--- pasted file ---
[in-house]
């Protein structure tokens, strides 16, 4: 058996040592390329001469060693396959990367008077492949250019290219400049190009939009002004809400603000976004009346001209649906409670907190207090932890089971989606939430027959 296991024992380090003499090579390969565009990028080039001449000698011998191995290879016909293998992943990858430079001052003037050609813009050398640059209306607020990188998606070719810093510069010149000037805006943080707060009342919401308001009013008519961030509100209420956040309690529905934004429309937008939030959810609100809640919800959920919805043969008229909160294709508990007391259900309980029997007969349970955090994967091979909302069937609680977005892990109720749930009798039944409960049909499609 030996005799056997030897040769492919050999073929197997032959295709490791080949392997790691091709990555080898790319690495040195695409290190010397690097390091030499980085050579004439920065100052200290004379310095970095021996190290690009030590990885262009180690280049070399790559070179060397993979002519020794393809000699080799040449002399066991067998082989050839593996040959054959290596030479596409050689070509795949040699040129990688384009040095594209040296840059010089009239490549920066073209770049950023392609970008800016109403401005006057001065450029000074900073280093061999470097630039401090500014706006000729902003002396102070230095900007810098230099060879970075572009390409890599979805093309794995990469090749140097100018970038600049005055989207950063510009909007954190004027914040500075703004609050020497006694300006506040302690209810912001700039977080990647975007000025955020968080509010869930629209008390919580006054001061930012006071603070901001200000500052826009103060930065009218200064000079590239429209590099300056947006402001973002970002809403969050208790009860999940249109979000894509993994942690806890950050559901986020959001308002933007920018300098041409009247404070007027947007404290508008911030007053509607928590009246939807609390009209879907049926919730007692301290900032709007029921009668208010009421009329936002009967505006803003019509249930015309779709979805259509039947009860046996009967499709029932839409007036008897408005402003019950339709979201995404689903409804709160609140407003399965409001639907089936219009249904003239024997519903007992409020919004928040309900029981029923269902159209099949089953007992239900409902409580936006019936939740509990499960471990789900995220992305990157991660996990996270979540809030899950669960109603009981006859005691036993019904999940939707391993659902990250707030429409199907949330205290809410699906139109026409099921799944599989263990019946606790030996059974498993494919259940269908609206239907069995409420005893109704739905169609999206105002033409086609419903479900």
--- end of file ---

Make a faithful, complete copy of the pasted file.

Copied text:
[in-house]
């Protein structure tokens, strides 16, 4: 058996040592390329001469060693396959990367008077492949250019290219400049190009939009002004809400603000976004009346001209649906409670907190207090932890089971989606939430027959 296991024992380090003499090579390969565009990028080039001449000698011998191995290879016909293998992943990858430079001052003037050609813009050398640059209306607020990188998606070719810093510069010149000037805006943080707060009342919401308001009013008519961030509100209420956040309690529905934004429309937008939030959810609100809640919800959920919805043969008229909160294709508990007391259900309980029997007969349970955090994967091979909302069937609680977005892990109720749930009798039944409960049909499609 030996005799056997030897040769492919050999073929197997032959295709490791080949392997790691091709990555080898790319690495040195695409290190010397690097390091030499980085050579004439920065100052200290004379310095970095021996190290690009030590990885262009180690280049070399790559070179060397993979002519020794393809000699080799040449002399066991067998082989050839593996040959054959290596030479596409050689070509795949040699040129990688384009040095594209040296840059010089009239490549920066073209770049950023392609970008800016109403401005006057001065450029000074900073280093061999470097630039401090500014706006000729902003002396102070230095900007810098230099060879970075572009390409890599979805093309794995990469090749140097100018970038600049005055989207950063510009909007954190004027914040500075703004609050020497006694300006506040302690209810912001700039977080990647975007000025955020968080509010869930629209008390919580006054001061930012006071603070901001200000500052826009103060930065009218200064000079590239429209590099300056947006402001973002970002809403969050208790009860999940249109979000894509993994942690806890950050559901986020959001308002933007920018300098041409009247404070007027947007404290508008911030007053509607928590009246939807609390009209879907049926919730007692301290900032709007029921009668208010009421009329936002009967505006803003019509249930015309779709979805259509039947009860046996009967499709029932839409007036008897408005402003019950339709979201995404689903409804709160609140407003399965409001639907089936219009249904003239024997519903007992409020919004928040309900029981029923269902159209099949089953007992239900409902409580936006019936939740509990499960471990789900995220992305990157991660996990996270979540809030899950669960109603009981006859005691036993019904999940939707391993659902990250707030429409199907949330205290809410699906139109026409099921799944599989263990019946606790030996059974498993494919259940269908609206239907069995409420005893109704739905169609999206105002033409086609419903479900």